The Australian Football League, the main competition of Australian rules football, has used a system of priority draft picks since 1993, with poorly performing teams receiving extra selections at or near the start of the draft. Prior to 2012, a team automatically received a priority pick if its win-loss record met pre-defined eligibility criteria. However, that system led to accusations of tanking by several clubs—most notably by Melbourne in 2009 (the club was found not guilty, but the head coach and general manager were found guilty on related charges). Since 2012, priority picks are awarded at the discretion of the AFL Commission, the governing body of both the AFL and the overall sport.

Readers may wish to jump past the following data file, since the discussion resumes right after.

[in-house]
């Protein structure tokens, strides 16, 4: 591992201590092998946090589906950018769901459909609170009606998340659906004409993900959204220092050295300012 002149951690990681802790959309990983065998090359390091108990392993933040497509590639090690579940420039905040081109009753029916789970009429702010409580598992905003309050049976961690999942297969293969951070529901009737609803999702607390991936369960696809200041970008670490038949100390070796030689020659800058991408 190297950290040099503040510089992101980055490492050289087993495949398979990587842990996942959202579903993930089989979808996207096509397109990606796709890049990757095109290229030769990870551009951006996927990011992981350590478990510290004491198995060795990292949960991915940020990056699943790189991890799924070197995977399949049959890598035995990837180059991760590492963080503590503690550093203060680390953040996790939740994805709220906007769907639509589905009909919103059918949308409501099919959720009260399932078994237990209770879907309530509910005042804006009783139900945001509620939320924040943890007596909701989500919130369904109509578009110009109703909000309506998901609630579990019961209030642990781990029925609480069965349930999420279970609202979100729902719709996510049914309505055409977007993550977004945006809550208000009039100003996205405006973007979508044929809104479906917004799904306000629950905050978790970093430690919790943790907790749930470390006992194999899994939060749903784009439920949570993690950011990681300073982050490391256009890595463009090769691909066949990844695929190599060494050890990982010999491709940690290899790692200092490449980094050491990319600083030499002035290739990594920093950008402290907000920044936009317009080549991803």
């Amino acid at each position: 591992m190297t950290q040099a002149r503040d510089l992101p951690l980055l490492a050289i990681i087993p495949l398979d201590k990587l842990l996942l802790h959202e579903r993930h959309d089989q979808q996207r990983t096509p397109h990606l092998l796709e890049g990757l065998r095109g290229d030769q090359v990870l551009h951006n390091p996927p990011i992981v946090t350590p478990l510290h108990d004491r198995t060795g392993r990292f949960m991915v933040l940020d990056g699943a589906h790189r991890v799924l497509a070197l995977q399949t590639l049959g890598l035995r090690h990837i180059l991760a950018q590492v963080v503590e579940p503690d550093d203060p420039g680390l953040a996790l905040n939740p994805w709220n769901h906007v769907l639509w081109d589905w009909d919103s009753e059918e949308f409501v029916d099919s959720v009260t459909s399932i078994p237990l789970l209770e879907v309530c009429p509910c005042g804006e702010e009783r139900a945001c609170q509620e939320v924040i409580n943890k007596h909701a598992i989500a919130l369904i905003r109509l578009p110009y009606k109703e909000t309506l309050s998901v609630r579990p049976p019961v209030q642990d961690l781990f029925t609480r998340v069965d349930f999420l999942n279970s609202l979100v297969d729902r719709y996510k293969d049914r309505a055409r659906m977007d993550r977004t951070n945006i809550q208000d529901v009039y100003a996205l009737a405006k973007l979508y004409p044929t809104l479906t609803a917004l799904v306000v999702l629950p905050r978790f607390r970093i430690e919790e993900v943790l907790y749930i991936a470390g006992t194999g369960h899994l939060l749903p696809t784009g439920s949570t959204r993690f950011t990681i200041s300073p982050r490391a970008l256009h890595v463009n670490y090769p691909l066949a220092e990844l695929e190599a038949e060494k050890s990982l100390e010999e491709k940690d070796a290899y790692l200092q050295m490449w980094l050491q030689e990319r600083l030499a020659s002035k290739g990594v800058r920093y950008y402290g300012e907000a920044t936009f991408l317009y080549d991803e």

Until the 2014–15 NHL season, the National Hockey League assured the last place team of at least the second position in its entry draft, with the first overall pick being subject to a draft lottery among the five worst teams. As NHL drafts typically include only one NHL-ready prospect, if any at all, in any given year (most others must continue developing in junior ice hockey or the minor leagues for several years before reaching the NHL), this rudimentary lottery has historically been enough of a deterrent to avoid deliberate tanking. However, in 2014–15, two elite prospects widely considered to be “generational talents,” Connor McDavid and Jack Eichel, were projected to enter the 2015 NHL Entry Draft, thus ensuring the last place team at least one of the two prospects. This was most prominent with the Buffalo Sabres, whose fans openly rooted against their team in the hopes they would clinch last place in the league for much of the season (the Sabres themselves denied they were tanking and openly criticized their fans for suggesting the notion). Beginning in 2015–16, the top three picks in the draft will be subject to lottery, with all fourteen teams that did not qualify for the playoffs eligible to win the picks.